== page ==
“Like benefits! These are the results when we asked people about their top 3 most important company benefits. What we’ve got here is a list of things that can make your employee go ‘ok yes, I get paid a bit less, but I’ve been learning so much with that extra training, or I really appreciated those extra holiday days that mean I can go on that weekend away. Each of these things could be the deciding factor as to why someone decides not to start job hunting or be tempted away by a higher salary.
Now going into which benefits to offer could be a whole talk on its own, and actually was a whole talk on the hub crawl last week so if you missed that it’s well worth going back to have a watch of David’s talk on benefits especially in relation to how they can shape your company culture – which of course is another of the 5 main things I identified earlier as key to people’s job satisfaction.”
“Right so we’ve been through salary and benefits but what about the rest? Projects are something that we don’t collect any information on in the survey as it’s completely anonymous and we wouldn’t want to cross any professional boundaries. But company culture? Work/life balance? How do you bring those into the equation?
Rather than telling you all the very good and factual statistics about not over working people, being kind and having a good culture I want to make sure that at the end of this talk you’ll have some tools to help you make these determinations for your own company and staff. To do this you need to make sure that you are…”
“…asking the right questions. For this let's go to another statistic from this year’s survey. People were asked which of these aspects of work satisfaction were most important to them. Looking at these results that seems like I’ve answered my own question, right? People don’t care about salary, so you’ll still be able to go lower there and keep people happy with the other areas? But the point here is have I asked the right question? By changing that question to be more open, you end up with a very different result.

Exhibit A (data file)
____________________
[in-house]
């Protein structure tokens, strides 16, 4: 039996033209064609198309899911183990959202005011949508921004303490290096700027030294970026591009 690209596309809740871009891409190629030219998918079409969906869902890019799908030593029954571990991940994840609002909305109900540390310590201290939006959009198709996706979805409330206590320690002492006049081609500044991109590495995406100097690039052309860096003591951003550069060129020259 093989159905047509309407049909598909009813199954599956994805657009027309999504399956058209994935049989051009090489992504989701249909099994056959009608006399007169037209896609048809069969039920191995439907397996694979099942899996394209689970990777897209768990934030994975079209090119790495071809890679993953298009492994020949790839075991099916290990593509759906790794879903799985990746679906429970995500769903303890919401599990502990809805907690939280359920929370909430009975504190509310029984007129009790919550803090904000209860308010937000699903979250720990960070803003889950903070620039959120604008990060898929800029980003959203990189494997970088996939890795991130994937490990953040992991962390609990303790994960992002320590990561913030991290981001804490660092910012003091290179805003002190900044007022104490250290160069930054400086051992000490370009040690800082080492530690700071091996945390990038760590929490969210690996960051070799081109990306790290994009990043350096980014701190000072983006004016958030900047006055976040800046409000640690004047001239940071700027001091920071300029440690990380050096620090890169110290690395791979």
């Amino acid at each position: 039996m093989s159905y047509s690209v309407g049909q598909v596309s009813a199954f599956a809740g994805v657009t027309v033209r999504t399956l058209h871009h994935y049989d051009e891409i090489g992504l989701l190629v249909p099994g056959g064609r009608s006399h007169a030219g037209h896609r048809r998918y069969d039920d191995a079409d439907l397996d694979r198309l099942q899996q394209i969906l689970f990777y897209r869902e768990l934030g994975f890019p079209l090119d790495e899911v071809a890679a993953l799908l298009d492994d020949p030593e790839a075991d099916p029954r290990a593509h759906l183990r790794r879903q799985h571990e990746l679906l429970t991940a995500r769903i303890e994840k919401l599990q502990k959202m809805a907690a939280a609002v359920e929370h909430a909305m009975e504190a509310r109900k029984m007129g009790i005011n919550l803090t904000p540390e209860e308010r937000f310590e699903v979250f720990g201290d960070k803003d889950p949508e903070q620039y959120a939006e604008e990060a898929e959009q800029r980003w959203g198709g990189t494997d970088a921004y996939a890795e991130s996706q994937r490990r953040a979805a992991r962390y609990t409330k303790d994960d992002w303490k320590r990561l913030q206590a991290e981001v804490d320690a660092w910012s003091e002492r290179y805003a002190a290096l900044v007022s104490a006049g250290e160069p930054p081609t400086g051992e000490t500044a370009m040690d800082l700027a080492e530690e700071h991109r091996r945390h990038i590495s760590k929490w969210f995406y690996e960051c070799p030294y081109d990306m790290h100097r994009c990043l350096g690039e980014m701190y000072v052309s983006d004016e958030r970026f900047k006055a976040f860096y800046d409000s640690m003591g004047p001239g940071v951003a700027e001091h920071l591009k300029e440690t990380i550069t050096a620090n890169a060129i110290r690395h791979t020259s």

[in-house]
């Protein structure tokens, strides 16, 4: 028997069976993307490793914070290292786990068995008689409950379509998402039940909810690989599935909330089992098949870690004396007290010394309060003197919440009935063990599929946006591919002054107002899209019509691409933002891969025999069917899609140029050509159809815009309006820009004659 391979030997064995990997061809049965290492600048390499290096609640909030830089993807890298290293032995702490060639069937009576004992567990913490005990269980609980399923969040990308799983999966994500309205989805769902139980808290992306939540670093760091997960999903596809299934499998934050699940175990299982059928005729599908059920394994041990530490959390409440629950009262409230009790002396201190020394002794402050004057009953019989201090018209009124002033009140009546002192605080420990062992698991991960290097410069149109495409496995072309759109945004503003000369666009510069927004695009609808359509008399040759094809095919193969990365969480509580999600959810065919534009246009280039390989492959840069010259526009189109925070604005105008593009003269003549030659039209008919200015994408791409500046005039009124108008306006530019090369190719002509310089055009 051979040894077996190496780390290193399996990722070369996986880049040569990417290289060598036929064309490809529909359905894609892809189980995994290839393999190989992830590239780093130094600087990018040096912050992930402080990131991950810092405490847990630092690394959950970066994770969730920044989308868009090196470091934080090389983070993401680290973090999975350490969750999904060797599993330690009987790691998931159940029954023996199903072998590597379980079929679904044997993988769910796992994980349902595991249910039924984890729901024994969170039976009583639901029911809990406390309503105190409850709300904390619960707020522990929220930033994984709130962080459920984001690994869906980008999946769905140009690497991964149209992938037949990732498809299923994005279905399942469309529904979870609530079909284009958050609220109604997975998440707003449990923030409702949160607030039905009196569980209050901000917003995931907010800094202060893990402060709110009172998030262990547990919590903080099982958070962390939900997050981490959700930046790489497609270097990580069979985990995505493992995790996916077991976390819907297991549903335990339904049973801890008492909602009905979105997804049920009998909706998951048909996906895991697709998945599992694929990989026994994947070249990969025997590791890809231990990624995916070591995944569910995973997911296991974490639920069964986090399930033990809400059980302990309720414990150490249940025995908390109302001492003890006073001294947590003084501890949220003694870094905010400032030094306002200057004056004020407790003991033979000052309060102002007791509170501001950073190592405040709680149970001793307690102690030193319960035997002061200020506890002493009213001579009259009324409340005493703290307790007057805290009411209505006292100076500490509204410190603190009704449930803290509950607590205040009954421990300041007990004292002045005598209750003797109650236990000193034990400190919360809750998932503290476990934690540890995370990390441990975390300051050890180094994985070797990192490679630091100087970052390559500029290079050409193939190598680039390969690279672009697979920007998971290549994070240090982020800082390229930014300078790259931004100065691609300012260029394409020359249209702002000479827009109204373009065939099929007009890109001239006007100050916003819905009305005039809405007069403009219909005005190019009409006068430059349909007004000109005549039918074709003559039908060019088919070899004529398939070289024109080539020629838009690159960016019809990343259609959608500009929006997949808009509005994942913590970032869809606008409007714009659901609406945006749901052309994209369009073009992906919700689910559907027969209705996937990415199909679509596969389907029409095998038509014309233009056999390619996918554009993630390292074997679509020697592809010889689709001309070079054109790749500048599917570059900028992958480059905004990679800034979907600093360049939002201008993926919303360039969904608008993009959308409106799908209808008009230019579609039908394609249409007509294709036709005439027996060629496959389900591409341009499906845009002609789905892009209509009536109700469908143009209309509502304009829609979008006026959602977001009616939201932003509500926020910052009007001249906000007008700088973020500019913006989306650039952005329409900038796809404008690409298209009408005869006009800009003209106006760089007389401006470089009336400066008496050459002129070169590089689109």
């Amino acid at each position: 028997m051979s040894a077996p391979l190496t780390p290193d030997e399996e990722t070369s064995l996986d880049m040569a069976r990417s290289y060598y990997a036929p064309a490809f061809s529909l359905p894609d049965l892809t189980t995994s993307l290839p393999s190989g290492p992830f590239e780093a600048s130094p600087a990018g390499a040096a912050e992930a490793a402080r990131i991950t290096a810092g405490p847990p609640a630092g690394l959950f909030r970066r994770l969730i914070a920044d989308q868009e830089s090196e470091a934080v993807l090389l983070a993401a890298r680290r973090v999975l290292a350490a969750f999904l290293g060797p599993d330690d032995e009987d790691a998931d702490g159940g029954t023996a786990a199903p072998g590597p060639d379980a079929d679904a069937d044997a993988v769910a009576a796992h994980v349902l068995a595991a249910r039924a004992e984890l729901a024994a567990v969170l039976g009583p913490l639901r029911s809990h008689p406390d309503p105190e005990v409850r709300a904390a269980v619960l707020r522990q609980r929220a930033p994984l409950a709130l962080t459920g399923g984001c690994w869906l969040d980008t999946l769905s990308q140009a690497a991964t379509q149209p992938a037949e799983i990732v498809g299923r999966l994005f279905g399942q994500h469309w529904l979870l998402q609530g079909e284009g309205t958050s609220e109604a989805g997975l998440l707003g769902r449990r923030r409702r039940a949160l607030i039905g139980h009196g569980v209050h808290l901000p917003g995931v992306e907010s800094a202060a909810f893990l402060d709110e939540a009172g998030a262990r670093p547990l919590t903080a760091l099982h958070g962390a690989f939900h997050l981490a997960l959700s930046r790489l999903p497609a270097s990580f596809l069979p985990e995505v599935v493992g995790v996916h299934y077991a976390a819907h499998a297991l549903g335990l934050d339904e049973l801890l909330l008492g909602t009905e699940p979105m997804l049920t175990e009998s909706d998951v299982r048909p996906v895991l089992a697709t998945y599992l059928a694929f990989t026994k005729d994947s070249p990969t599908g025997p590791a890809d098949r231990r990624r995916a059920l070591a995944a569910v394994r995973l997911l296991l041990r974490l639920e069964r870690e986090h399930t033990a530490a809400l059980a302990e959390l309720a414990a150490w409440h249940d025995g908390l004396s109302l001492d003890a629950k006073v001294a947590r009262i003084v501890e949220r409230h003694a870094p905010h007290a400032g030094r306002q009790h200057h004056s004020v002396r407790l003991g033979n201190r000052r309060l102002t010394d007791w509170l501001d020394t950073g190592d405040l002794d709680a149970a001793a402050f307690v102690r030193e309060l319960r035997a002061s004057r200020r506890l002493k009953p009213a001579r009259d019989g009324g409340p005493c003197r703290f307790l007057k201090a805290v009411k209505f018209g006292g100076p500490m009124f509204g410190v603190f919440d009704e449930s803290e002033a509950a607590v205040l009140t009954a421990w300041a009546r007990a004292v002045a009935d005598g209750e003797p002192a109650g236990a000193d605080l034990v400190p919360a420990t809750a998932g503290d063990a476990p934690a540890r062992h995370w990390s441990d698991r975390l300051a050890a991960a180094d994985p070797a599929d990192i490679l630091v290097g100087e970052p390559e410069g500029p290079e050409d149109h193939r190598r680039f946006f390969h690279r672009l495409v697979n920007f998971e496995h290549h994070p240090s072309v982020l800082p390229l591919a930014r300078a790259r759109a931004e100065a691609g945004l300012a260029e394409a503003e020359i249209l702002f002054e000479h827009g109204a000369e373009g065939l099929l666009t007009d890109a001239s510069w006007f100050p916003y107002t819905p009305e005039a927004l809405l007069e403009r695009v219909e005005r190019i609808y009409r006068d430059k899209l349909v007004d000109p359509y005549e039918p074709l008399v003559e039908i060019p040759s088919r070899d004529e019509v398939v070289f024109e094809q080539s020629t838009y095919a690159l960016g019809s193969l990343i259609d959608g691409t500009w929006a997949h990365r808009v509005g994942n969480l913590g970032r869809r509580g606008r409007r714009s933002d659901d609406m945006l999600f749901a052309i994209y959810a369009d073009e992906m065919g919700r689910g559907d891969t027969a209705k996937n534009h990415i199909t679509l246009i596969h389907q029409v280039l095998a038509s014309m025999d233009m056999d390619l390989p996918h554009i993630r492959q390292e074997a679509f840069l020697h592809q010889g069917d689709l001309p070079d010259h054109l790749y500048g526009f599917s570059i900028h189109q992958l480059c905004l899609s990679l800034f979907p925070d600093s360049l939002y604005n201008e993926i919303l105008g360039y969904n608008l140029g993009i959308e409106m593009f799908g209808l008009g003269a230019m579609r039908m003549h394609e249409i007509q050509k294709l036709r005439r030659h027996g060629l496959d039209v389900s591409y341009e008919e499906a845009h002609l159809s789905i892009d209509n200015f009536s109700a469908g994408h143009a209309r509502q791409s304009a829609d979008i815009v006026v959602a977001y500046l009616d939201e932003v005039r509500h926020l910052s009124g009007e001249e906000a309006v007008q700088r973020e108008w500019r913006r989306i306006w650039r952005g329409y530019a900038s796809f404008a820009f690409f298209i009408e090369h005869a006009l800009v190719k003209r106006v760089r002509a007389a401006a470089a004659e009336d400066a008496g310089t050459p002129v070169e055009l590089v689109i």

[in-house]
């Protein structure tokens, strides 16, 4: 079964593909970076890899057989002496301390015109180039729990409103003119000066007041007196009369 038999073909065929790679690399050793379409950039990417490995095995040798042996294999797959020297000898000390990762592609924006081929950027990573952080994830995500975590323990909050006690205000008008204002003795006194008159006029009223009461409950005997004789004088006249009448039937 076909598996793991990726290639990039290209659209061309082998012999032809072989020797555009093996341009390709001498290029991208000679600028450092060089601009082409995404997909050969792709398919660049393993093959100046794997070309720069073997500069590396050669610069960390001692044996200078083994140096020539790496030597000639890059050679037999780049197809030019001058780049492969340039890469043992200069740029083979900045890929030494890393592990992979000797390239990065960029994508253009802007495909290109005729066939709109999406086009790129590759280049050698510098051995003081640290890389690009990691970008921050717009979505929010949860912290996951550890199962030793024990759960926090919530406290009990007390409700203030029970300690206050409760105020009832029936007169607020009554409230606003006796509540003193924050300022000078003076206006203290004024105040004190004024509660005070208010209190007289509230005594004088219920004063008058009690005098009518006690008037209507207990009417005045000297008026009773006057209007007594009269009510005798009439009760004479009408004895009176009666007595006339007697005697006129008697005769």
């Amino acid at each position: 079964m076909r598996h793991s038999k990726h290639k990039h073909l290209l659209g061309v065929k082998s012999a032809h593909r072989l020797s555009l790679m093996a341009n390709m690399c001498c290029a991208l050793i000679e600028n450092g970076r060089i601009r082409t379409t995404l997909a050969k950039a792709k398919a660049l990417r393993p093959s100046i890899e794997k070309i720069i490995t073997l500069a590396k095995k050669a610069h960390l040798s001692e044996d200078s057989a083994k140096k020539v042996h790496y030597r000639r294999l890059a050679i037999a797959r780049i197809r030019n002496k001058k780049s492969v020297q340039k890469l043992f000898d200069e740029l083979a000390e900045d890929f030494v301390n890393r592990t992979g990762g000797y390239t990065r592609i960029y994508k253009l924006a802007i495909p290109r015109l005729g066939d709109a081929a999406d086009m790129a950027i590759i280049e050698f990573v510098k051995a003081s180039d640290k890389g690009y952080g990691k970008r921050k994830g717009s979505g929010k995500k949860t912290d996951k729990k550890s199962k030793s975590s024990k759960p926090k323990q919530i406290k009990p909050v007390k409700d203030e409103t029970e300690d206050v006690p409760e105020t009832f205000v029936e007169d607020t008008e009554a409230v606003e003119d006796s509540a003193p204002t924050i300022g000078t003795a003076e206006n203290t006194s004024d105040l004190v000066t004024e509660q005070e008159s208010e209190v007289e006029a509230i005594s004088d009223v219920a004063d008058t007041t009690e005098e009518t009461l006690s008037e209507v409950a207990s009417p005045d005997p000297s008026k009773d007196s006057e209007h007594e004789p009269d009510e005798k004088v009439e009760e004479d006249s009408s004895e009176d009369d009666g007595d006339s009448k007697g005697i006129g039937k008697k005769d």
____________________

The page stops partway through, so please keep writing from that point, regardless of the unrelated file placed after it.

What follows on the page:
What these two things together show us is that only a few people would choose salary as their most important part of the job, but almost everyone would put it in second place. By just opening up the question there you get a whole new perspective on what is essentially the same topic instead of the skewed response.”
“Before we carry on with what exactly are the right questions for you to be asking, I want to show how important it is to not lump everyone in together. Looking at this same question but broken down by seniority, you can quite plainly see the difference in priorities. The point here is that each person is an individual and whatever questions you plan to ask, should ideally be asked to every member of your team.”
“Which takes us back to the language of questions and how to get to the answer you’re looking for. A leading question is one that is framed in a way that provides an obvious answer for the responder, which unfortunately isn’t always the truth. The example here would be this. Would you be happier here is I started buying drinks for the office on a Friday afternoon? Would you be happier here is I gave you an extra day holiday? Really any employee would be silly to say no to that. Of course, those would be nice!”
“Going back to our employee who was worrying about their pay level, you’ve just brought in Friday drinks and feel like you’ve made a positive change. Because they said it would make them happy! But instead, they’re sitting here thinking ‘those Friday drinks are nice, but I still think it’s time to look for a new job’. That’s not a great outcome is it?”
“We need to pause for a minute here. All the best questions in the world won’t do you any good if you’re not really genuinely willing to take onboard the feedback that you’re going to get. Asking people questions and then ignoring the answers is often worse than not asking in the first place!”